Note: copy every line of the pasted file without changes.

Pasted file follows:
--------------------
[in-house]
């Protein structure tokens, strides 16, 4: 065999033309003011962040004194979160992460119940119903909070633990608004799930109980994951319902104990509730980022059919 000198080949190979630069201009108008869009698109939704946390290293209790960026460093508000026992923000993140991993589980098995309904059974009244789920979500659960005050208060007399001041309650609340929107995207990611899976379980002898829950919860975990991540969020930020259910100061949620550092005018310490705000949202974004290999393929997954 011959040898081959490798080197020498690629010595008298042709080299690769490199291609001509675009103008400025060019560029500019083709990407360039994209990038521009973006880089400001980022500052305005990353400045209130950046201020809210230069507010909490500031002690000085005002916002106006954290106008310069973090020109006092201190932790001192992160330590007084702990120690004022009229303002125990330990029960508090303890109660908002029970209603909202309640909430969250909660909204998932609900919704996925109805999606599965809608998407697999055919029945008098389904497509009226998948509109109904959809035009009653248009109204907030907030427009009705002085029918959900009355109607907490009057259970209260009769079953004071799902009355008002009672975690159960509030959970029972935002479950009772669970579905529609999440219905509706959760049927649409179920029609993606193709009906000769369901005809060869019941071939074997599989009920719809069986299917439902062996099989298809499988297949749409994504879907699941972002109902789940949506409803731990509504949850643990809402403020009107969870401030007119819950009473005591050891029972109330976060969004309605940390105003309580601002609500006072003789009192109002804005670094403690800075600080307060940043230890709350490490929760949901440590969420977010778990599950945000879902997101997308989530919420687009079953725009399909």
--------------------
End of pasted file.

[in-house]
């Protein structure tokens, strides 16, 4: 065999033309003011962040004194979160992460119940119903909070633990608004799930109980994951319902104990509730980022059919 000198080949190979630069201009108008869009698109939704946390290293209790960026460093508000026992923000993140991993589980098995309904059974009244789920979500659960005050208060007399001041309650609340929107995207990611899976379980002898829950919860975990991540969020930020259910100061949620550092005018310490705000949202974004290999393929997954 011959040898081959490798080197020498690629010595008298042709080299690769490199291609001509675009103008400025060019560029500019083709990407360039994209990038521009973006880089400001980022500052305005990353400045209130950046201020809210230069507010909490500031002690000085005002916002106006954290106008310069973090020109006092201190932790001192992160330590007084702990120690004022009229303002125990330990029960508090303890109660908002029970209603909202309640909430969250909660909204998932609900919704996925109805999606599965809608998407697999055919029945008098389904497509009226998948509109109904959809035009009653248009109204907030907030427009009705002085029918959900009355109607907490009057259970209260009769079953004071799902009355008002009672975690159960509030959970029972935002479950009772669970579905529609999440219905509706959760049927649409179920029609993606193709009906000769369901005809060869019941071939074997599989009920719809069986299917439902062996099989298809499988297949749409994504879907699941972002109902789940949506409803731990509504949850643990809402403020009107969870401030007119819950009473005591050891029972109330976060969004309605940390105003309580601002609500006072003789009192109002804005670094403690800075600080307060940043230890709350490490929760949901440590969420977010778990599950945000879902997101997308989530919420687009079953725009399909």